The Los Angeles Department of Water and Power will buy more power now, sell less in coming months and bombard the public with pleas to conserve both water and gas, all in an effort to avoid having to shut down gas-powered electrical plants when demand peaks this summer.
The agency's action is in response to an anticipated natural gas shortage that could occur as fallout from the now-capped natural gas leak near Porter Ranch, general manager Marcie Edwards told the LADWP's governing board Tuesday.
Power plants would be among the first big users to lose their natural gas supply in the event of shortages if the now-idle gas storage field at Aliso Canyon remains off line for the rest of the year, according to state Public Utilities Commission rules. Residential customers and small businesses that buy gas directly from the field's operator, Southern California Gas Company, would be the last to be cut off during a gas shortage.
Plenty of natural gas is coming into California from six interstate pipelines, and it's used to generate about half of the state's electrical power. But there's no big place to store the gas because the Aliso Canyon facility is not accepting any more gas until aging wells there are inspected and deemed secure. The inspection process could take many months.
Until then, the reservoir, which can normally hold about 86 billion cubic feet of gas underground, has been ordered to keep only about 15 billion cubic feet of gas for delivery to customers. That amounts to about three days' supply during a cold snap in the winter or a heat wave during the summer when gas-fired plants are most needed to meet demand. SoCal Gas has other underground storage fields at Playa del Rey and near Santa Clarita but they are not big enough or close enough to power plants to substitute for the Aliso Canyon storage field.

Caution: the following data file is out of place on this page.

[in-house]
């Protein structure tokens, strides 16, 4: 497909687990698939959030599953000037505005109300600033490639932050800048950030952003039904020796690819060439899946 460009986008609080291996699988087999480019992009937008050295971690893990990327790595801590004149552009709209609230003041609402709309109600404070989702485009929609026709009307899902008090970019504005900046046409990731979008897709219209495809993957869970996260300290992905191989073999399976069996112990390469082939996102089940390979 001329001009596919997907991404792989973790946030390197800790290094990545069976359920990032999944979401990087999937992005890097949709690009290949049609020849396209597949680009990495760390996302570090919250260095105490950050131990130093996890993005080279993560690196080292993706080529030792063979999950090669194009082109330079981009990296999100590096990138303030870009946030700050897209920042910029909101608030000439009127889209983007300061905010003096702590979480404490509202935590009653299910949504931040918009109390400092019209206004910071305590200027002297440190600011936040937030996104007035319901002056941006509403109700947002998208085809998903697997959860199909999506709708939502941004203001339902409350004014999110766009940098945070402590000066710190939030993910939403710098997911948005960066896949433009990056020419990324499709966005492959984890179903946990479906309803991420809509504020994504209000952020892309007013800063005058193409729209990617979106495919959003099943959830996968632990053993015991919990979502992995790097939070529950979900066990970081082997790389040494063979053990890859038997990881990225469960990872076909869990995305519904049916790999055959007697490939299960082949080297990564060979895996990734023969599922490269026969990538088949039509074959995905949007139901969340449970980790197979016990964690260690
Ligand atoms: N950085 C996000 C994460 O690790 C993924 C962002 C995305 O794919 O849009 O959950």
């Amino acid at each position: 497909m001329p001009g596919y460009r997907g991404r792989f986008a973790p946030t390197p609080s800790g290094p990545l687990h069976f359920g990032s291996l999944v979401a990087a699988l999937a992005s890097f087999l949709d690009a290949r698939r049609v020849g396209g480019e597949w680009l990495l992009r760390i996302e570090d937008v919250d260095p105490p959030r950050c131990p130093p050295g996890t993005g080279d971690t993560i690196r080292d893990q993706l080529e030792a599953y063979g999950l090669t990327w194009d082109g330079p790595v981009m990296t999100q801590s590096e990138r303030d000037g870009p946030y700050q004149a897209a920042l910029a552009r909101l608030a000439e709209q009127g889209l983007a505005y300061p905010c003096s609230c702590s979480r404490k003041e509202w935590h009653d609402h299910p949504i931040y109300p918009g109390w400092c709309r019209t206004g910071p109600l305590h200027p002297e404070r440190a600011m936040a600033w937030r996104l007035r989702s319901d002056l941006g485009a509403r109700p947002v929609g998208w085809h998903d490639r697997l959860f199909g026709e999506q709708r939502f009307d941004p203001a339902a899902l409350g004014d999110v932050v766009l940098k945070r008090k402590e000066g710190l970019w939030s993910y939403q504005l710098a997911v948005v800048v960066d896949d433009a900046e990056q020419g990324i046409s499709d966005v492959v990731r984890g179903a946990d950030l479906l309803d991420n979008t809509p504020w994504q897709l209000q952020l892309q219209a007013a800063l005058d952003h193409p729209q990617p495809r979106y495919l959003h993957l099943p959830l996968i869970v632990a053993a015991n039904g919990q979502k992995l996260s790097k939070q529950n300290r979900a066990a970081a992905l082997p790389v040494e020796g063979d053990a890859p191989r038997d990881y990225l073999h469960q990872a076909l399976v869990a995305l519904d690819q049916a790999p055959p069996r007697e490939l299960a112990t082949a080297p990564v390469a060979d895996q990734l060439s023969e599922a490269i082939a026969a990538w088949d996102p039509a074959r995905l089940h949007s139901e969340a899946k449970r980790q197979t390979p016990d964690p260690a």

Four LADWP plants and 14 other gas-fueled power plants operated by other entities in Los Angeles and Orange counties face the same potential curtailments.
Edwards told the board that the utility is already buying up future supplies of electricity and making plans to sell less of the power it produces this summer to conserve supplies for its own use.
LADWP can also activate arrangements with local businesses that have voluntarily agreed to interrupt or cut back on their energy use in exchange for lower power rates. The LADWP also plans to issue power and gas conservation messages, called Flex Alerts, to persuade the public to cut back on usage.
Edwards said she planned to ask SoCal Gas to come up with financial incentives to persuade its residential gas customers to cut back their use.
"I'm urging the regulators that SoCalGas should be instructed to create an incentive program for their core customers, and pay to have them conserve under emergency conditions as opposed to looking at electrical generators to solve the problem," Edwards said.